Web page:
Moving and driving the GT is a task for trained Ford GT technicians only. Finally, Ford wants GT dealers to photograph the car when picked up and at the time the service is complete, in order to provide a record of whether the damage was already on the car prior to being picked up for repairs.
Ford GT dealers will also receive a long list of requirements for service and maintenance.
Each facility will require a clean work area or special bay which will be limited to the Ford GT and the technicians qualified to work on the car. Dealers also must have the specified enclosed trailer for transportation and an employee that understands how to safely load and unload the GT from the trailer.
All dealers must have a stock of maintenance parts, a fuel tanker than can siphon fuel via the filler neck, a twin-point hoist with three-inch thick arms, a set of four GoJak 4520 wheel lift dollies, and proper equipment to handle 1234YF refrigerant service.
They also must be equipped for tire changing for both alloy and carbon-fiber wheels with equipment that does not contact the rim except the inside of the hub. Similar tire balancing and wheel alignment is also mandatory, as is a transmission jack adapter to support the transmission.
Because the Ford GT is built around a carbon-fiber tub, lifting it for repairs requires special equipment and proper training. Before lifting the car on hoist arms attached to the aluminum lift points on the chassis, the GoJak 4520 wheel lift dollies must be used to raise the care as much as possible for enough clearance under the vehicle. Ford also warns dealers that the GT’s mid-engine layout requires specific care to ensure that the vehicle is safely balanced on the hoist, as the center of gravity is located approximately below the fuel filler door.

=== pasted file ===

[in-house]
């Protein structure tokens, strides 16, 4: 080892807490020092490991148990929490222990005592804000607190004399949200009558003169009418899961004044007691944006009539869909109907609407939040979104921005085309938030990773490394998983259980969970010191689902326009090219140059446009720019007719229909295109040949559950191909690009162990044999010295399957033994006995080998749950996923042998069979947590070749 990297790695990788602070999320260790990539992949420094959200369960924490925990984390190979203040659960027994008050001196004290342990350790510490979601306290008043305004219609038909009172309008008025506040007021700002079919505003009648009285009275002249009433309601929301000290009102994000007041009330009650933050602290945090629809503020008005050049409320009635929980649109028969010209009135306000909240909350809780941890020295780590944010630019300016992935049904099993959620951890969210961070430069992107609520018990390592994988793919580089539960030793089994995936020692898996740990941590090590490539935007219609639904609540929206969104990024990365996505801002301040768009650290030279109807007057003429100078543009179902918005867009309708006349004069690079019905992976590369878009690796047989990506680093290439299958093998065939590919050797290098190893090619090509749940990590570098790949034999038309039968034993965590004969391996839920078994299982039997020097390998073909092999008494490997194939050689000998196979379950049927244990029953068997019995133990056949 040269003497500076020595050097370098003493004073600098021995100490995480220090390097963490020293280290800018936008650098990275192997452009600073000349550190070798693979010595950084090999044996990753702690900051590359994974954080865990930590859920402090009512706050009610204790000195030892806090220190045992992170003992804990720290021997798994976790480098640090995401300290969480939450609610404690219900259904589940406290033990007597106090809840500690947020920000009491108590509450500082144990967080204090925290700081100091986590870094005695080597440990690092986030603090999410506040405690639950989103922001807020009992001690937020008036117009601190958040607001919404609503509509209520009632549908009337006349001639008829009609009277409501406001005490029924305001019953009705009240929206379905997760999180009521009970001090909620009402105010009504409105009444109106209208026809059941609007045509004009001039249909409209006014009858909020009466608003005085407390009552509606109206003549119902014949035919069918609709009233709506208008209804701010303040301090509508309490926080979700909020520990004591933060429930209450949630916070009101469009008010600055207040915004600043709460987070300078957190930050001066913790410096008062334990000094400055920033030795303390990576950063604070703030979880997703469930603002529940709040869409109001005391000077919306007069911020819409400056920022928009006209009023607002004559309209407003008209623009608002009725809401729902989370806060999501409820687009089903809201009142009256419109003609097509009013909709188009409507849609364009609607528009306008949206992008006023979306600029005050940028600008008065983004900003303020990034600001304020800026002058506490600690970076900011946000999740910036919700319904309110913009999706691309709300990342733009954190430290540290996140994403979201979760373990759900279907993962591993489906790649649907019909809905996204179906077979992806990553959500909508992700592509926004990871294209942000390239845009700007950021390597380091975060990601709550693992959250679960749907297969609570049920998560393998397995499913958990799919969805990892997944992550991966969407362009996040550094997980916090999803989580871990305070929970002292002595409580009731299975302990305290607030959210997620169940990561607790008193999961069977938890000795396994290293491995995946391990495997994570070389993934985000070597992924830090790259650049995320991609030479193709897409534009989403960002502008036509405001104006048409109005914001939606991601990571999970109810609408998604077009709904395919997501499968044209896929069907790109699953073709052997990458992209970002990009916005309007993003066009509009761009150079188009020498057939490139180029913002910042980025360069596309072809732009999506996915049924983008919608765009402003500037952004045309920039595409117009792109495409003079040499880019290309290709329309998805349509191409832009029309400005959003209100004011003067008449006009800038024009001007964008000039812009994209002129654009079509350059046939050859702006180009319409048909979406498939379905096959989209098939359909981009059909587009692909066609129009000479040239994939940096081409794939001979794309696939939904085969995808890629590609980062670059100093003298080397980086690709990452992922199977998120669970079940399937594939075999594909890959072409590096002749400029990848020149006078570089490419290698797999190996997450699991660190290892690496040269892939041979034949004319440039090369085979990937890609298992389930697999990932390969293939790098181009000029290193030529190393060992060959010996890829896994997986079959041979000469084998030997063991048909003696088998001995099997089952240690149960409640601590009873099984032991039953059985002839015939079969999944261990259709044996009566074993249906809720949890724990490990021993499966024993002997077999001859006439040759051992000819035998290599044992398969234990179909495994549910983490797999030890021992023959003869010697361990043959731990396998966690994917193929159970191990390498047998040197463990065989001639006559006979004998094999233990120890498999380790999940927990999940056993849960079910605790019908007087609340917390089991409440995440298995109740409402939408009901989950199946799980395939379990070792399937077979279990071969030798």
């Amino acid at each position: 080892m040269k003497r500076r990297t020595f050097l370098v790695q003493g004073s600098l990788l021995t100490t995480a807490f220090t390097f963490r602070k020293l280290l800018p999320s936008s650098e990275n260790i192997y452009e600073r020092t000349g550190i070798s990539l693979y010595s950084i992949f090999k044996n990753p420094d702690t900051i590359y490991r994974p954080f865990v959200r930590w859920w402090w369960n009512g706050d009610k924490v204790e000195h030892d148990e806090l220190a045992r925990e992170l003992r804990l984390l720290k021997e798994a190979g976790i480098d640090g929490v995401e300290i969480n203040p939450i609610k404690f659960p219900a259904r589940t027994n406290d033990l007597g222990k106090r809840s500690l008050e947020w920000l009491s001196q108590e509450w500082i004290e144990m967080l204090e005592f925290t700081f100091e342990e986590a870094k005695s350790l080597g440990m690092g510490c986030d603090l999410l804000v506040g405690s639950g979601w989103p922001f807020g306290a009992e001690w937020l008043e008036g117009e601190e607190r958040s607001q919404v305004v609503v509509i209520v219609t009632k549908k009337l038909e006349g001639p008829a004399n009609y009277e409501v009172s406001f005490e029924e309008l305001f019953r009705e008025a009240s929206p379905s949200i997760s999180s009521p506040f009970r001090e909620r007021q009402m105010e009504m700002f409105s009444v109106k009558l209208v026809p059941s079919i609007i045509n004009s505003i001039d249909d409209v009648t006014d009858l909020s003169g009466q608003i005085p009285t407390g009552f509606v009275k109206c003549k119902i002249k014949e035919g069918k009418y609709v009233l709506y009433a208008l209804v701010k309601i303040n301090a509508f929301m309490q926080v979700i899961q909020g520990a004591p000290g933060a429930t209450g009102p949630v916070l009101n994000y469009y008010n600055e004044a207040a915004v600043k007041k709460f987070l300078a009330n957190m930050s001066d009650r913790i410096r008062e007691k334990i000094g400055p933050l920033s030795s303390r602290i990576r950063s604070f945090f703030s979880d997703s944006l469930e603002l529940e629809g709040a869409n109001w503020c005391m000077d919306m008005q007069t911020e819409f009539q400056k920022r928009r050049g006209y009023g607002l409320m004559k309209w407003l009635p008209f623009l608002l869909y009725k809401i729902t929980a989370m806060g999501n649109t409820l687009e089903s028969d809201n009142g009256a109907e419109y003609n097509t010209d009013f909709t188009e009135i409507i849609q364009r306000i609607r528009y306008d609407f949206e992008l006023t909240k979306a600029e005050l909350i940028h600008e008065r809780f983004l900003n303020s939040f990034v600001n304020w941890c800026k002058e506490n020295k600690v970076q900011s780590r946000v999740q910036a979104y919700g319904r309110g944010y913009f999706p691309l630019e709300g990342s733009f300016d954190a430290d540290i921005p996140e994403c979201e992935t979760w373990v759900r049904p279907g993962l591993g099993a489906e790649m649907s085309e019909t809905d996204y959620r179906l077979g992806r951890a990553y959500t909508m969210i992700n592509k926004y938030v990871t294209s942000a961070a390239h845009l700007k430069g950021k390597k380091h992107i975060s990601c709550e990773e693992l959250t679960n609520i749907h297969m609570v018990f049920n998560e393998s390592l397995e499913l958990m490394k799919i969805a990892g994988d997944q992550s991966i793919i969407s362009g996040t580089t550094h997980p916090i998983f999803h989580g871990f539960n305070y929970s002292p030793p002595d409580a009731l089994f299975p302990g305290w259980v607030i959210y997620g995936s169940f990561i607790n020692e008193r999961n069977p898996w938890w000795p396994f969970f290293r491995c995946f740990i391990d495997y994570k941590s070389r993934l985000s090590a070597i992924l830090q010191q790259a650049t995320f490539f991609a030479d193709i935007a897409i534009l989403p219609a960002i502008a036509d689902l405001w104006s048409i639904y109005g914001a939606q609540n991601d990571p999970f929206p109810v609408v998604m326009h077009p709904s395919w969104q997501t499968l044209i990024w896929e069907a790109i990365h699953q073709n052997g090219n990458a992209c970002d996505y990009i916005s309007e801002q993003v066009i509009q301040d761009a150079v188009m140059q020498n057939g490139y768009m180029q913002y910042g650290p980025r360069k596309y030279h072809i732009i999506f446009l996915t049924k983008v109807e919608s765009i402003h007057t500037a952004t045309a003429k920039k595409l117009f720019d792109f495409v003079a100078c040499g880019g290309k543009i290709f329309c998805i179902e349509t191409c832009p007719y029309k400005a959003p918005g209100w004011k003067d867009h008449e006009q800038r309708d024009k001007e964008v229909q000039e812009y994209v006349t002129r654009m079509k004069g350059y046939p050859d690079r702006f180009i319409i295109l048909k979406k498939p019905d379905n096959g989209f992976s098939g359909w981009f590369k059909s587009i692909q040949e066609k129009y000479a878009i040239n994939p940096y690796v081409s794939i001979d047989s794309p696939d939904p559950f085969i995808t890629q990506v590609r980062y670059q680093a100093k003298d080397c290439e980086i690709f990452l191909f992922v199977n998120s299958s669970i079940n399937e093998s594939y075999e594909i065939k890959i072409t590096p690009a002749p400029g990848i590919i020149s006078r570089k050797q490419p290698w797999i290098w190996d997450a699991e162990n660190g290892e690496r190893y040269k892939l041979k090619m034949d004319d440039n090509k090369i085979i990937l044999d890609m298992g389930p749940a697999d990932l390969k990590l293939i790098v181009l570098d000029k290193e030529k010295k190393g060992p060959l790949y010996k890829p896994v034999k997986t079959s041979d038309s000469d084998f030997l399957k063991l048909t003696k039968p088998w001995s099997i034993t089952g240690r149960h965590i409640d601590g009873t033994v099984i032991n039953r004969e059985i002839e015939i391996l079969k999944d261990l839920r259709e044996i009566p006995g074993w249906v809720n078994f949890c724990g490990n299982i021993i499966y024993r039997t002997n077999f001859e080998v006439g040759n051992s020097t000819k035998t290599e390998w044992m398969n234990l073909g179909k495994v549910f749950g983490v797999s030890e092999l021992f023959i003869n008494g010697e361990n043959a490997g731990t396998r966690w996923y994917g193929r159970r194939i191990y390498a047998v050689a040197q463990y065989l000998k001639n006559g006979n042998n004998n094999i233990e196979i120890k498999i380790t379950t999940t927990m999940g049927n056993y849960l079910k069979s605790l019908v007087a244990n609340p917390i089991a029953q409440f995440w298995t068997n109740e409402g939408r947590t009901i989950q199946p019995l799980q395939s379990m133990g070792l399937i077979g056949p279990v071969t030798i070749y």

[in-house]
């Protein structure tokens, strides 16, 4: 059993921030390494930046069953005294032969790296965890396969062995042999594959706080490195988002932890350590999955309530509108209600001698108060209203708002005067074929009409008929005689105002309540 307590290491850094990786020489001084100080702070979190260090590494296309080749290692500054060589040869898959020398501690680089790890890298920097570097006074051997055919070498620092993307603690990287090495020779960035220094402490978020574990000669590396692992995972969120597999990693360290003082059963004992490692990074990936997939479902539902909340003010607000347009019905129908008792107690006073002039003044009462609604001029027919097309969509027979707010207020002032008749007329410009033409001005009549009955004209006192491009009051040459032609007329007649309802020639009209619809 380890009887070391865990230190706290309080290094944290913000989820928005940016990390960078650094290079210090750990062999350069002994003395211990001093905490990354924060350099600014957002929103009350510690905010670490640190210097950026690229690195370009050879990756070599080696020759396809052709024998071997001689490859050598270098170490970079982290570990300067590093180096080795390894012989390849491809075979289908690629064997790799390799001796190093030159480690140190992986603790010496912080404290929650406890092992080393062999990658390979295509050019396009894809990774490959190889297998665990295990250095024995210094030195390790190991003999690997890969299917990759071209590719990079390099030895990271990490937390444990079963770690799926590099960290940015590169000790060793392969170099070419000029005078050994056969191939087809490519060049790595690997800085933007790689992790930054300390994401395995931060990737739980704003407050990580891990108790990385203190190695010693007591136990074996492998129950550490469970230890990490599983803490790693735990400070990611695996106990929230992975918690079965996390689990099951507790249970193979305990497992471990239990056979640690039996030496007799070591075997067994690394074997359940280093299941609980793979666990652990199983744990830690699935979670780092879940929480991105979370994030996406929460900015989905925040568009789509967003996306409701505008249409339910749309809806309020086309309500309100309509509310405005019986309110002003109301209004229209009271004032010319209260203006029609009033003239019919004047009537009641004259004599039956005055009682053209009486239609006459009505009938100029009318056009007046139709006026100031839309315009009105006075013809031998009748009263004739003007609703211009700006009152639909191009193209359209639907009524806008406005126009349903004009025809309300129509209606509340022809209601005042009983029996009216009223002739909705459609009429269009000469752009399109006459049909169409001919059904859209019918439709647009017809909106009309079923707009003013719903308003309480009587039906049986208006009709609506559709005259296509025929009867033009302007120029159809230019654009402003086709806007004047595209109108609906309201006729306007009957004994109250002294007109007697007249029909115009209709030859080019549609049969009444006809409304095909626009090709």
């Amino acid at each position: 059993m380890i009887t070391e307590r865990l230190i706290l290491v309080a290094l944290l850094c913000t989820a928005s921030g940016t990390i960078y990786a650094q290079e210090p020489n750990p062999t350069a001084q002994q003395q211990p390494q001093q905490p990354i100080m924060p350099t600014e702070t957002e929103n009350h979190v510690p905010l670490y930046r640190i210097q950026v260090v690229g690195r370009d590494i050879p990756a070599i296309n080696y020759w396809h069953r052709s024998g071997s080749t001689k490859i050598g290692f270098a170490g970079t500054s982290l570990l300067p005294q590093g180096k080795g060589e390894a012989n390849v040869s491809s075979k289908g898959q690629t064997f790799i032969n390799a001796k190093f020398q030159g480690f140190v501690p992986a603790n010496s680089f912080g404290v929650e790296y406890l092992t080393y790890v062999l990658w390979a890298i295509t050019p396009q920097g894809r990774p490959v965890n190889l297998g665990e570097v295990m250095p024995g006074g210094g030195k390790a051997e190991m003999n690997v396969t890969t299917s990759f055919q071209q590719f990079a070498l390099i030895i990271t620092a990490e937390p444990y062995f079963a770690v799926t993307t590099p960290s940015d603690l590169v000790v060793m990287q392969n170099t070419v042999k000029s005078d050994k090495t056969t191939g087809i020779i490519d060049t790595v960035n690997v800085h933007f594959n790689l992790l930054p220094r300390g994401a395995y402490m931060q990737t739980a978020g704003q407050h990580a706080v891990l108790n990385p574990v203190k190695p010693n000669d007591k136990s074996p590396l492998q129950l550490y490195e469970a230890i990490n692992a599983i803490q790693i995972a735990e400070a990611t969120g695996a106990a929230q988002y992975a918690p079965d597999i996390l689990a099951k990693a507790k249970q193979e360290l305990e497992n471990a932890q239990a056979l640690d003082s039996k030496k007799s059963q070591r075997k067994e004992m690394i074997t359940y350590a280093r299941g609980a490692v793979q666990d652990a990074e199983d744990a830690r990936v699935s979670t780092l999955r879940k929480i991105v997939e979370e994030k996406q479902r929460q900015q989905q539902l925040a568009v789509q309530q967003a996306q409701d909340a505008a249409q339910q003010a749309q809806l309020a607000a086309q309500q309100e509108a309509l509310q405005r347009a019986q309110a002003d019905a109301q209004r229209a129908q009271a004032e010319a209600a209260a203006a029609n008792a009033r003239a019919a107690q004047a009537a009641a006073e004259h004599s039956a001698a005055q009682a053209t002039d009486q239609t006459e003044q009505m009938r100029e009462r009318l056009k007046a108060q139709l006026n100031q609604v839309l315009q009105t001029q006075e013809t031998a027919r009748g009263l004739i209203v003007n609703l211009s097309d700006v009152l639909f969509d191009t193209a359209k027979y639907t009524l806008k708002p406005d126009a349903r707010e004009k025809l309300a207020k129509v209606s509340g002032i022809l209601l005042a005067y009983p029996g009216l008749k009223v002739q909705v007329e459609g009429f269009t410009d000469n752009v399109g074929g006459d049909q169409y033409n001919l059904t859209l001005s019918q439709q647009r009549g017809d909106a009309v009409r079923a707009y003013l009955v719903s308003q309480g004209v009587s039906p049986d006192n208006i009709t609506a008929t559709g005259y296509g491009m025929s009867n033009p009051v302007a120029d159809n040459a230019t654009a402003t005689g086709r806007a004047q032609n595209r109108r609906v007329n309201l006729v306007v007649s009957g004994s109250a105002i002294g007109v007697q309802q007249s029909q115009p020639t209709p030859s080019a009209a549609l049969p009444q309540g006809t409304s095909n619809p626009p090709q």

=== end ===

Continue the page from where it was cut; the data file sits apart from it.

Transport Trailer Requirements
Ford GT pickup and delivery from the client must be made using a specific trailer than can accommodate the little ground clearance, width, and upward opening doors for the supercar. Ford recommends the JIMGLO Elite, a 22-foot long and seven-foot wide trailer with a 48-inch ramp extension, hydraulic jack, and electric winch, among other features.
The enclosed trailer for transporting is the most expensive piece of equipment dealers must add, being priced at around $30,000. The set of four GoJak 4520 wheel lift dollies with rolling dolly rack adds another $1,500 to the tab, while the transmission jack adapter will set dealers back another $700. Finally, technicial training will require another investment, but Ford has yet to announce figures for that. In all, dealers will have to pay at least $32,200 to be able to service and maintain, and thus be able to sell, the Ford GT.
Why it matters
All the requirements listed above would sound spectacular for a regular vehicle, but they’re actually pretty common for such an exclusive supercar. The likes of Ferrari and McLaren have been working the same way for decades, but this is indeed exceptional for company that usually sells regular cars that don’t need special equipment or training at dealer centers. While taking all these measures will prove costly for dealers, they will definitely help dealerships provide top-notch maintenance and repairs for the company’s most exquisite and exclusive supercar to date. This long list of requirements also proves that Ford is willing to do whatever it takes to provide the ultimate supercar experience to its customers and join the ranks of exclusive sports car makers such as Ferrari, McLaren, and Lamborghini.
Read our full review on the 2017 Ford GT here.